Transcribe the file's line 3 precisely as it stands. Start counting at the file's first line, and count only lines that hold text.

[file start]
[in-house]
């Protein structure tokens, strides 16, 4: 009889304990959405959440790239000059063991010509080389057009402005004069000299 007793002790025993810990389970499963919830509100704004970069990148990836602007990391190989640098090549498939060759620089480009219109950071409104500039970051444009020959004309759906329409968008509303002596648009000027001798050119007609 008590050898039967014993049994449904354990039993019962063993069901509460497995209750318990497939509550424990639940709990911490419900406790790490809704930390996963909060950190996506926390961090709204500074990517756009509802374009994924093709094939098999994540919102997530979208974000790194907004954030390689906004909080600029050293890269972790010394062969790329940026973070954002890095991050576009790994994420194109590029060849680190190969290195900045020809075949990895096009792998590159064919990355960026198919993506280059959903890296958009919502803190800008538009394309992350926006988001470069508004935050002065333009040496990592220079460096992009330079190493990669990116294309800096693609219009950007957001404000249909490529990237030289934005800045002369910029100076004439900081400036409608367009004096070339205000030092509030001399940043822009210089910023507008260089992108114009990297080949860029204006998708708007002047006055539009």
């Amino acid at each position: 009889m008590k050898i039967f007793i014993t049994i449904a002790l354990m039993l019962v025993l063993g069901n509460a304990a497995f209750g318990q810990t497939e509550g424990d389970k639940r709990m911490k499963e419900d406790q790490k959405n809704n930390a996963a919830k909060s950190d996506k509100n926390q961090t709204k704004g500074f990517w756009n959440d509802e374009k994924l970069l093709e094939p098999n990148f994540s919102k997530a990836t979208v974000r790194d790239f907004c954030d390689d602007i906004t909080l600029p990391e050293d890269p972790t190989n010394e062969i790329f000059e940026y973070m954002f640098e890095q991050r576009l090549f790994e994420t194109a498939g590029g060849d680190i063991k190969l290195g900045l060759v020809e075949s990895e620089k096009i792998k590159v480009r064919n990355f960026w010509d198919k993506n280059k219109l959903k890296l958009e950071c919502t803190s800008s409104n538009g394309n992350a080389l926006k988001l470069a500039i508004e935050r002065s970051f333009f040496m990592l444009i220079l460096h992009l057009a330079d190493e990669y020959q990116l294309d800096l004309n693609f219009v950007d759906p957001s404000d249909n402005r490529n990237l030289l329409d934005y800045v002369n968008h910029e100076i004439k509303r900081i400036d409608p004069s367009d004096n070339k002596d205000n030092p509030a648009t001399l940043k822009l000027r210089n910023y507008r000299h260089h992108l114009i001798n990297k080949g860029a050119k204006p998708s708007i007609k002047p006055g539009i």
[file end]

């Amino acid at each position: 009889m008590k050898i039967f007793i014993t049994i449904a002790l354990m039993l019962v025993l063993g069901n509460a304990a497995f209750g318990q810990t497939e509550g424990d389970k639940r709990m911490k499963e419900d406790q790490k959405n809704n930390a996963a919830k909060s950190d996506k509100n926390q961090t709204k704004g500074f990517w756009n959440d509802e374009k994924l970069l093709e094939p098999n990148f994540s919102k997530a990836t979208v974000r790194d790239f907004c954030d390689d602007i906004t909080l600029p990391e050293d890269p972790t190989n010394e062969i790329f000059e940026y973070m954002f640098e890095q991050r576009l090549f790994e994420t194109a498939g590029g060849d680190i063991k190969l290195g900045l060759v020809e075949s990895e620089k096009i792998k590159v480009r064919n990355f960026w010509d198919k993506n280059k219109l959903k890296l958009e950071c919502t803190s800008s409104n538009g394309n992350a080389l926006k988001l470069a500039i508004e935050r002065s970051f333009f040496m990592l444009i220079l460096h992009l057009a330079d190493e990669y020959q990116l294309d800096l004309n693609f219009v950007d759906p957001s404000d249909n402005r490529n990237l030289l329409d934005y800045v002369n968008h910029e100076i004439k509303r900081i400036d409608p004069s367009d004096n070339k002596d205000n030092p509030a648009t001399l940043k822009l000027r210089n910023y507008r000299h260089h992108l114009i001798n990297k080949g860029a050119k204006p998708s708007i007609k002047p006055g539009i």